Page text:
Here is a collection of resources I find useful through my language learning journey. I’d recommend getting comfortable with using them early on. They are useful for when you are reading, writing, or listening. I would highly recommend avoiding Google Translate. It’s not very good at translating between English and Greek. And some people might use it as a crutch.


WordReference is the most comprehensive English to greek dictionary I have found. It also has slang and info for different dialects. This is handy for looking up the meaning of words you don’t know.


Cooljugator Is a website that allows you to look up the verb conjugations for a given verb. It can help you when you are having trouble remembering a specific conjugation. Or if you see a word for the first time and you want to know if it’s irregular.


Wikitionary Is helpful for looking up the Etymology of words. Greek is the oldest continuously used language in the world. Many words have a rich etymology and surprising associations with words you already know!

I have intentionally not included a website for pronunciation, though there are many out there. Greek is a language with a one-to-one ratio between letters and sounds. There is no ambiguity in what a word should sound like. The challenge is pronouncing it correctly! Once you learn the alphabet and the vowel sounds you will have all the tools you need to guess a word’s pronunciation. Developing an accurate accent is something that would come much later.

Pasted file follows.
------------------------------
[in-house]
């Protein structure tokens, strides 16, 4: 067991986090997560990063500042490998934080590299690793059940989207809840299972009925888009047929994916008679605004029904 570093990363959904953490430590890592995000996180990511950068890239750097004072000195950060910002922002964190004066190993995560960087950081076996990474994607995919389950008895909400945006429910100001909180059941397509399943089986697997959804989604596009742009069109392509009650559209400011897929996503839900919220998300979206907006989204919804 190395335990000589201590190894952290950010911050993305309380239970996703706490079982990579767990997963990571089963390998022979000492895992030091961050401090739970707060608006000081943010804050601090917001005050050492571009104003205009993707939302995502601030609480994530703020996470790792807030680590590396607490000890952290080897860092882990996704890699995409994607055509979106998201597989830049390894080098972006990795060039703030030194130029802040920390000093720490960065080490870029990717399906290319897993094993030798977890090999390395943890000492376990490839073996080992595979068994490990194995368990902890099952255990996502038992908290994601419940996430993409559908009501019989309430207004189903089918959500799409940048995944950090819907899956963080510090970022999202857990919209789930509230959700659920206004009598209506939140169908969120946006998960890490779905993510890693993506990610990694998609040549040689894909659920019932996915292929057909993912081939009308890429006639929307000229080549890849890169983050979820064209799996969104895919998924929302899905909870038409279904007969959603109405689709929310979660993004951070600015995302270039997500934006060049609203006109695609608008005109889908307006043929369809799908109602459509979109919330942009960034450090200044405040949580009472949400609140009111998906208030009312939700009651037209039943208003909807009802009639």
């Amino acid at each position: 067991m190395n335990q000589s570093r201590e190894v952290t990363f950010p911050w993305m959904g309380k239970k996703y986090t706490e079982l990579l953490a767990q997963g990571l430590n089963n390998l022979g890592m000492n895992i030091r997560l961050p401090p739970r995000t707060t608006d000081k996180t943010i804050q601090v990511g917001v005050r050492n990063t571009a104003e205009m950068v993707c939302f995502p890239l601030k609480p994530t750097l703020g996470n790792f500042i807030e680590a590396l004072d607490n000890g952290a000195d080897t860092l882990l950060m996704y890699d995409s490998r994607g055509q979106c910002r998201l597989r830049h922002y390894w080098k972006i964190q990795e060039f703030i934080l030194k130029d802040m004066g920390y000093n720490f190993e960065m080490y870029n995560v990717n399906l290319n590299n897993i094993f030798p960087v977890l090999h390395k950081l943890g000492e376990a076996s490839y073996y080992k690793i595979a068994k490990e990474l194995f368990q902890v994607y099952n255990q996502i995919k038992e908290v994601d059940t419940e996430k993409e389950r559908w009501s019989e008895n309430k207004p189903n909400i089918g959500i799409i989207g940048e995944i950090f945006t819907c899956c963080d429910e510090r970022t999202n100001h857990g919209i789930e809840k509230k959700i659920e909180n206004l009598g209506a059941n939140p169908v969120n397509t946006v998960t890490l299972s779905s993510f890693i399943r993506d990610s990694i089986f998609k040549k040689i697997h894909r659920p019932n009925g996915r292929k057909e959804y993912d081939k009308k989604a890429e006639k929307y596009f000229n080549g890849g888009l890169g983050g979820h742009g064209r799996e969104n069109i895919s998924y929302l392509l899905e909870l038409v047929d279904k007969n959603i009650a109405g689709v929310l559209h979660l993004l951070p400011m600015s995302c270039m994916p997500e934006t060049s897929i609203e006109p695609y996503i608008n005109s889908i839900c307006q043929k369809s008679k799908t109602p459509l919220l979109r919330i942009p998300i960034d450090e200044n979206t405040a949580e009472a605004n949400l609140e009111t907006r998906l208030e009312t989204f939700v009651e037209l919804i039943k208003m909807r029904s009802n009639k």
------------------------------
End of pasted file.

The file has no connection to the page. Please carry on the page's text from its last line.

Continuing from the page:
Upper Level Beginner (A2)

At this stage you have a basic understanding of Modern Greek. I define this as being able to conjugate verbs in the various tenses; use pronouns correctly; and comprehension of sentences with the help of a dictionary.

The goal in this phase is to grow vocabulary, improve listening comprehension, reading comprehension, and the ability to generate language. These four things should be worked on simultaneously, if you have time then use all three resources every day.


Modern Greek for Classicists is a Graded Reader designed for beginners. A graded reader is a text designed to use grammar and vocabulary that is easy enough for people learning a language. It gets progressively more difficult after each chapter. Don’t worry if you are not familiar with Greek mythology, It is useful to anyone learning Modern Greek.